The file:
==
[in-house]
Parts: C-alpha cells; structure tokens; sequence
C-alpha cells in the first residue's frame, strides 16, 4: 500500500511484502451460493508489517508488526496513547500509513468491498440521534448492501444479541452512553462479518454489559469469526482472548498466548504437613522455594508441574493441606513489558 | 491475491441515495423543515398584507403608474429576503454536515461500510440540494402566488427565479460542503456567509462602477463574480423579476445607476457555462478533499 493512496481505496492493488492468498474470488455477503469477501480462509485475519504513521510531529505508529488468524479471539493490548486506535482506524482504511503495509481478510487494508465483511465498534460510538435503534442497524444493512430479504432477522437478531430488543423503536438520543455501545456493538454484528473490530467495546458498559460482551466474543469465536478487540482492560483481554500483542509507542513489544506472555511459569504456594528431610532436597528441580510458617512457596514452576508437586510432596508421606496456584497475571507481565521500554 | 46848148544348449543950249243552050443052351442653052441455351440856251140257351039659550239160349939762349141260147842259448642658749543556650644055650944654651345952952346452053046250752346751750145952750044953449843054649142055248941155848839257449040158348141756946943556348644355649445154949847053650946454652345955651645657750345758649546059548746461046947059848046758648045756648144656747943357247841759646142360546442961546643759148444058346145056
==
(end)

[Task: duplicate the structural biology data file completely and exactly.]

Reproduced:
[in-house]
Parts: C-alpha cells; structure tokens; sequence
C-alpha cells in the first residue's frame, strides 16, 4: 500500500511484502451460493508489517508488526496513547500509513468491498440521534448492501444479541452512553462479518454489559469469526482472548498466548504437613522455594508441574493441606513489558 | 491475491441515495423543515398584507403608474429576503454536515461500510440540494402566488427565479460542503456567509462602477463574480423579476445607476457555462478533499 493512496481505496492493488492468498474470488455477503469477501480462509485475519504513521510531529505508529488468524479471539493490548486506535482506524482504511503495509481478510487494508465483511465498534460510538435503534442497524444493512430479504432477522437478531430488543423503536438520543455501545456493538454484528473490530467495546458498559460482551466474543469465536478487540482492560483481554500483542509507542513489544506472555511459569504456594528431610532436597528441580510458617512457596514452576508437586510432596508421606496456584497475571507481565521500554 | 46848148544348449543950249243552050443052351442653052441455351440856251140257351039659550239160349939762349141260147842259448642658749543556650644055650944654651345952952346452053046250752346751750145952750044953449843054649142055248941155848839257449040158348141756946943556348644355649445154949847053650946454652345955651645657750345758649546059548746461046947059848046758648045756648144656747943357247841759646142360546442961546643759148444058346145056